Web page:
“My Dad started bringingme to STEVE’S way back in 1962”
Yes my Dad who was good friends with the owner Steve Venturini started taking me here as a young boy. He’d get me a Cheeseburger and a Mug of Rootbeer and I’d just eat it up, sitting at the bar, I was in 7th Heaven. Dad always gave me Quarters to drop in the Jukebox to play some great 60s Tunes, like locals, Frankie Valli & The Four Seasons, Sinatra, and The Shirelles, who were all artistes from Jersey. I’d also have quarters to play te shuffle board Bowling gane that used to be in the corner. When I got older I’d go there with my buddys to get a nice Sizzling Steak, which are the best in Jersey. Love this place.
When it opened, the saloon was originally called "The Old House at Home". McSorley's has long claimed that it opened its doors in 1854; however, historical research has shown that the site was a vacant lot from 1860 to 1861.
The evidence for the 1854 date was considerable, but second-hand. A document at the Museum of the City of New York from 1904, in founder John McSorley's hand, declares it was established in 1854, and a New York Tribune article from 1895 states it "has stood for 40 years. . . " a short distance from Cooper Union. A 1913 article in Harper's Weekly declares that "This famous saloon ... is sixty years old."
McSorley's Old Ale House, generally known as McSorley's, is the oldest "Irish" tavern in New York City. Opened in the mid-19th century at 15 East 7th Street, in today's East Village neighborhood of Manhattan, it was one of the last of the "Men Only" pubs, only admitting women after legally being forced to do so in 1970.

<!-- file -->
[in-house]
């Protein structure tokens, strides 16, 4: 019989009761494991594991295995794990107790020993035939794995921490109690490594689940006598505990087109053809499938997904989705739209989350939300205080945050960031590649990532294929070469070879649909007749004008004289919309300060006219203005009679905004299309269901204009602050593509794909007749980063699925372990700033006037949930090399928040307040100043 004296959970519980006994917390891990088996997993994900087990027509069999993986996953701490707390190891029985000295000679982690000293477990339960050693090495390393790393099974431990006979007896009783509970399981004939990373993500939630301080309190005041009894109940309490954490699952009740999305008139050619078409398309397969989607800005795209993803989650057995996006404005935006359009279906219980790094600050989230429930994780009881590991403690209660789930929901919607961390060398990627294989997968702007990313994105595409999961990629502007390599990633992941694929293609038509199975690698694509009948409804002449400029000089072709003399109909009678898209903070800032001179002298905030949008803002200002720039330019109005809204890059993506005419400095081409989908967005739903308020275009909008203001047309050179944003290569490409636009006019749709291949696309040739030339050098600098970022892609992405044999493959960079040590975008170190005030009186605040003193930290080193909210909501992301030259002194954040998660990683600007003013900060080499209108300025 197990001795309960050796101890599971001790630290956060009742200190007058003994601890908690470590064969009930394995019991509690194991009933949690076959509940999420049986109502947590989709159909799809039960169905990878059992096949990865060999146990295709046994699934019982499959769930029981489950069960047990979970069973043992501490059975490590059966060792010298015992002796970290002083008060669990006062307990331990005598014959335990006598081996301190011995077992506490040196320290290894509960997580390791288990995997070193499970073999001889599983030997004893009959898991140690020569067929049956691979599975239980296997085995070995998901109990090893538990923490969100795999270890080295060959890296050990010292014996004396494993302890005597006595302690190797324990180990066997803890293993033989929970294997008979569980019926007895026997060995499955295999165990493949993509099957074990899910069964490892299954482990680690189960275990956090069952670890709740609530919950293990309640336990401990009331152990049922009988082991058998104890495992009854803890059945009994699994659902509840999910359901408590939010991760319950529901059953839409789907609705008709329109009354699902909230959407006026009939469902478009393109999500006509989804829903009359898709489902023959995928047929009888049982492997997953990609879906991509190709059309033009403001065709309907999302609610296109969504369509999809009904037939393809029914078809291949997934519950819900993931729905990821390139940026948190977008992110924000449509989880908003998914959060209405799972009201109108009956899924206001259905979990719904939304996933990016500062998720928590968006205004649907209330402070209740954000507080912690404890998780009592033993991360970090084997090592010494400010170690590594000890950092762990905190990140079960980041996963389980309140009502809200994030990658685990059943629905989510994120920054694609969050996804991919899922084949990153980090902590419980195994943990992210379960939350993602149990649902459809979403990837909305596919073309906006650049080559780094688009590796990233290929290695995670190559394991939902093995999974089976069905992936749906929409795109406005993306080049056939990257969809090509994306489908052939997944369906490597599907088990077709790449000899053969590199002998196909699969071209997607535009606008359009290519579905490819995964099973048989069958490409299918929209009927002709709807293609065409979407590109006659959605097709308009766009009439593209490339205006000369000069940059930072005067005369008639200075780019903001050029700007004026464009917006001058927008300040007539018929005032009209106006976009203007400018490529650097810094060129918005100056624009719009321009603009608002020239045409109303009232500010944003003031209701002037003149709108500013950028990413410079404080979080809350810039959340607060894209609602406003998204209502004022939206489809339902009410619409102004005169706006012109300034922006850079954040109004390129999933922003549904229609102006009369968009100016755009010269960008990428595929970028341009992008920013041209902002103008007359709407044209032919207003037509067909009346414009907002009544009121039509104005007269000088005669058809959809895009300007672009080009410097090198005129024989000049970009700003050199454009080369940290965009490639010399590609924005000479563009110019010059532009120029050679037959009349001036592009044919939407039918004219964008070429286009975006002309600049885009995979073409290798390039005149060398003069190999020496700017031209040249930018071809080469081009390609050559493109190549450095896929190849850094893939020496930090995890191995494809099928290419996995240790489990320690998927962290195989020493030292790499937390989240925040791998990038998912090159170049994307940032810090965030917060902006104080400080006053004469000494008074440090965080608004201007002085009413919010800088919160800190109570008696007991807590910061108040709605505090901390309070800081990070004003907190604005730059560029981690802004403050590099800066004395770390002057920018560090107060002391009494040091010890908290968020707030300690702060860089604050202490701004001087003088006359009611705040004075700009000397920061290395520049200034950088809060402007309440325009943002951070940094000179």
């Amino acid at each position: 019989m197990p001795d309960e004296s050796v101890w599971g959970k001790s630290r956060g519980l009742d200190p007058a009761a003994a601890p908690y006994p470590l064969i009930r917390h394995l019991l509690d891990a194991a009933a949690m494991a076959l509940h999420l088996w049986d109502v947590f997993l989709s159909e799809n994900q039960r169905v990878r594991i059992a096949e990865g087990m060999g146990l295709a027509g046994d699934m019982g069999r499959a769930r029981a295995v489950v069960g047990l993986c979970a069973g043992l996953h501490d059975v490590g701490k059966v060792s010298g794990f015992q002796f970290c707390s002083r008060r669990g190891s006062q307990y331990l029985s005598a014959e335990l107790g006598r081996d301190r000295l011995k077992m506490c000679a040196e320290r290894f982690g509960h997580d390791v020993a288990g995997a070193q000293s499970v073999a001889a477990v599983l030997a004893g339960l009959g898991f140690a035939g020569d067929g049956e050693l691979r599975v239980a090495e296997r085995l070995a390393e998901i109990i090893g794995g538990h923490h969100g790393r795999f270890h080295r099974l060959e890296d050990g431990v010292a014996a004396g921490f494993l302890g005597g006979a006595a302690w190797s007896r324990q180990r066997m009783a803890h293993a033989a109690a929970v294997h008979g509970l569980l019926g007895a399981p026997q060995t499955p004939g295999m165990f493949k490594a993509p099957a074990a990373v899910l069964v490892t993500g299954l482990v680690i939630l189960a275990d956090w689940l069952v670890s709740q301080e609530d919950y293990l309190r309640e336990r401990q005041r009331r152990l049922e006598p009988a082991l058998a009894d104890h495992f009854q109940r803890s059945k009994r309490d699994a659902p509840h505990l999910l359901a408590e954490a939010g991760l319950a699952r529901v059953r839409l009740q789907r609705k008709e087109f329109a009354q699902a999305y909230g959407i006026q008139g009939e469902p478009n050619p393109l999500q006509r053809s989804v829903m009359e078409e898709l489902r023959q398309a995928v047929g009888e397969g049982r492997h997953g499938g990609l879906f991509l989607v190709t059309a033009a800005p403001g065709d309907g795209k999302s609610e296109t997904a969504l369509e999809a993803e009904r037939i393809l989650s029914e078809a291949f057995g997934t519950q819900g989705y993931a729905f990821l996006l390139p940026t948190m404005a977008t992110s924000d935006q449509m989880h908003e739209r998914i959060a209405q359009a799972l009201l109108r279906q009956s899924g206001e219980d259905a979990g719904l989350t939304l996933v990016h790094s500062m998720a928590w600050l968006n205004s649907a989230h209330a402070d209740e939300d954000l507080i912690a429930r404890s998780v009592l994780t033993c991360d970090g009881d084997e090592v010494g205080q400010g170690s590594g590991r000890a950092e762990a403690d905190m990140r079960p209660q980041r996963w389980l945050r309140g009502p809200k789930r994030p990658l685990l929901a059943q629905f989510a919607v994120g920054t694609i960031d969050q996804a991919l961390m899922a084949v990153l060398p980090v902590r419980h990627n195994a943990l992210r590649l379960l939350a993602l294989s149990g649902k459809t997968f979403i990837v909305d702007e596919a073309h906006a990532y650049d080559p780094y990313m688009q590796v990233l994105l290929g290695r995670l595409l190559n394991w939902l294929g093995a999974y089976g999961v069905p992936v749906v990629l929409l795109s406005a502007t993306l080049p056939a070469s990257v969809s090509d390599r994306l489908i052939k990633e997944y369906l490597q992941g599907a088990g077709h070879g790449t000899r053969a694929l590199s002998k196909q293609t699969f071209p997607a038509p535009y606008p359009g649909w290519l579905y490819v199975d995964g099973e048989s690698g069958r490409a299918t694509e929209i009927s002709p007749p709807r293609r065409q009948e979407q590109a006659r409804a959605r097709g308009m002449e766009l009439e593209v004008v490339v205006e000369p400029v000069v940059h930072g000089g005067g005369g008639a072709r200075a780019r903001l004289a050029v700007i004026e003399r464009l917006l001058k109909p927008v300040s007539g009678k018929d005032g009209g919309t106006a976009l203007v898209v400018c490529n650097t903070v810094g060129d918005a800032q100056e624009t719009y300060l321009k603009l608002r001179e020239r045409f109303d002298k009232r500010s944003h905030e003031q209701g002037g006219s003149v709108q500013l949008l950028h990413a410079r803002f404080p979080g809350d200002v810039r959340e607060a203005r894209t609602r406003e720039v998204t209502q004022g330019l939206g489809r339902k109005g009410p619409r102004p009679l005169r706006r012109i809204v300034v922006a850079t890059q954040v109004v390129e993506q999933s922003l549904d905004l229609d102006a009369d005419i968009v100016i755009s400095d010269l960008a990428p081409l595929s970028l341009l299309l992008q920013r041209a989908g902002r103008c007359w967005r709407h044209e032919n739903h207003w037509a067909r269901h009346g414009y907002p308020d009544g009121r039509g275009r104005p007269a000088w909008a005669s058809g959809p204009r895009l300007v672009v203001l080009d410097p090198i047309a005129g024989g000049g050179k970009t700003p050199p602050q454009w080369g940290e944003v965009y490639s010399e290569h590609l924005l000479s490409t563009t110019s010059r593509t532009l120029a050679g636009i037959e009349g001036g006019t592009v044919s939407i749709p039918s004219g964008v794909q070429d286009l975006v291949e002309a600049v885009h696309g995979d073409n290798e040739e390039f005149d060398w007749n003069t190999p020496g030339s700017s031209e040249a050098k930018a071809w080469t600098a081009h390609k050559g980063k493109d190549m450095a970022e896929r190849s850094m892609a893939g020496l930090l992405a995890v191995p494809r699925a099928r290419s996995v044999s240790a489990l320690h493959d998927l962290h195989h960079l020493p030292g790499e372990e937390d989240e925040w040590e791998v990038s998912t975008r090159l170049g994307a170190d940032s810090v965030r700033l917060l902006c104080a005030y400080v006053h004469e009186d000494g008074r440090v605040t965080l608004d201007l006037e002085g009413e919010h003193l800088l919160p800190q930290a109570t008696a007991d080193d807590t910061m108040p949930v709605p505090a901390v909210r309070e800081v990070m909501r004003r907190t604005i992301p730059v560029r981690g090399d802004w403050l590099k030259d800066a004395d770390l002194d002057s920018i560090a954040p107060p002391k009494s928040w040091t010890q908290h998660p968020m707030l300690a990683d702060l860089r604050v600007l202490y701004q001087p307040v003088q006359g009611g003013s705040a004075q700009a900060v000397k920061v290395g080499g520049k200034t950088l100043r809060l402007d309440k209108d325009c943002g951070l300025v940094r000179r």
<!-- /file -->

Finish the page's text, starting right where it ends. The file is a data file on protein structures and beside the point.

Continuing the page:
The aged artwork, newspaper articles covering the walls, sawdust floors, and the Irish waiters and bartenders give McSorley's an atmosphere reminiscent of "Olde New York." No piece of memorabilia has been removed from the walls since 1910, and there are many items of "historical" paraphernalia in the bar, such as Houdini's handcuffs, which are connected to the bar rail. There are also wishbones hanging above the bar; supposedly they were hung there by boys going off to World War I, to be removed when they returned, so the wishbones that are left are from those who never returned.
Two of McSorley's mottos are "Be Good or Be Gone", and "We were here before you were born". Prior to the 1970 ruling, the motto was "Good Ale, Raw Onions and No Ladies"; the raw onions can still be had as part of McSorley's cheese platter.
In 2017 McSorley's added Feltman's of Coney Island Hot Dogs to their menu, the first time the menu was altered in over 50 years. Feltman's owner, Michael Quinn, was a long time employee at McSorley's. During the late 1800s Feltman's Restaurant at Coney Island was a popular destination for the McSorley family.
Founding owner John McSorley died in 1910 at the age of 87. In 1936 it was sold by his son Bill to Daniel O’Connell, a retired policeman and longtime customer. After O'Connell's death three years later, his daughter Dorothy O’Connell Kirwan assumed ownership. Upon her death in 1974 and that of her husband the following year, ownership passed briefly to their son Danny before the present proprietor, Matthew Maher, purchased the bar in 1977.
In his 1923 poem "i was sitting in mcsorley's," poet E. E. Cummings described McSorley's as "the ale which never lets you grow old."He also described the bar as "snug and evil." McSorley's was the focus of several articles by New Yorker author Joseph Mitchell. One collection of his stories was entitled McSorley's Wonderful Saloon (1943). According to Mitchell, the painters John Sloan, George Luks and Stuart Davis were all regulars. Sloan's 1912 painting of the bar is in the collection of the Detroit Institute of Arts. The bar has also been painted by Harry McCormick.
After the New York Rangers hockey team won the Stanley Cup in 1994, they took the cup to McSorley's and drank out of it; the resulting dent caused the NHL to take the trophy back for several days for repairs.